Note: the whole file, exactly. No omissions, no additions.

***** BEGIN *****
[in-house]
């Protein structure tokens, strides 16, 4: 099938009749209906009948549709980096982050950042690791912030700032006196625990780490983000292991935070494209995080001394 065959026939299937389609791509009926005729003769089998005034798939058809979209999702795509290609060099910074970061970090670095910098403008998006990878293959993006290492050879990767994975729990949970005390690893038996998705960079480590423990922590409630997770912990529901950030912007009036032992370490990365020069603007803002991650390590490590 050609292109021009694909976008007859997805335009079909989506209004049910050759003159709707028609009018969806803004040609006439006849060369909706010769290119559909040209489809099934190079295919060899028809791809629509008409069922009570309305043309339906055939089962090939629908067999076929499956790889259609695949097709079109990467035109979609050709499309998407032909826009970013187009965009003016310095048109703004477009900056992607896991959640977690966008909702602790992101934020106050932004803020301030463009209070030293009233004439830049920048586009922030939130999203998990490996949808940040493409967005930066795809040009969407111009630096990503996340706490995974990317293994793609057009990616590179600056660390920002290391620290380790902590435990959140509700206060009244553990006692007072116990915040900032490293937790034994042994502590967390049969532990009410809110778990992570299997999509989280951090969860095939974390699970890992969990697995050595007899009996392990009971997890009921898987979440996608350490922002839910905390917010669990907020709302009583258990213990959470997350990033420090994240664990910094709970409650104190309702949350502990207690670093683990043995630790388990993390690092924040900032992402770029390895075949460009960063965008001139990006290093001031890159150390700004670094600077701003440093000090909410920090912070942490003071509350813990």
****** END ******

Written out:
[in-house]
């Protein structure tokens, strides 16, 4: 099938009749209906009948549709980096982050950042690791912030700032006196625990780490983000292991935070494209995080001394 065959026939299937389609791509009926005729003769089998005034798939058809979209999702795509290609060099910074970061970090670095910098403008998006990878293959993006290492050879990767994975729990949970005390690893038996998705960079480590423990922590409630997770912990529901950030912007009036032992370490990365020069603007803002991650390590490590 050609292109021009694909976008007859997805335009079909989506209004049910050759003159709707028609009018969806803004040609006439006849060369909706010769290119559909040209489809099934190079295919060899028809791809629509008409069922009570309305043309339906055939089962090939629908067999076929499956790889259609695949097709079109990467035109979609050709499309998407032909826009970013187009965009003016310095048109703004477009900056992607896991959640977690966008909702602790992101934020106050932004803020301030463009209070030293009233004439830049920048586009922030939130999203998990490996949808940040493409967005930066795809040009969407111009630096990503996340706490995974990317293994793609057009990616590179600056660390920002290391620290380790902590435990959140509700206060009244553990006692007072116990915040900032490293937790034994042994502590967390049969532990009410809110778990992570299997999509989280951090969860095939974390699970890992969990697995050595007899009996392990009971997890009921898987979440996608350490922002839910905390917010669990907020709302009583258990213990959470997350990033420090994240664990910094709970409650104190309702949350502990207690670093683990043995630790388990993390690092924040900032992402770029390895075949460009960063965008001139990006290093001031890159150390700004670094600077701003440093000090909410920090912070942490003071509350813990």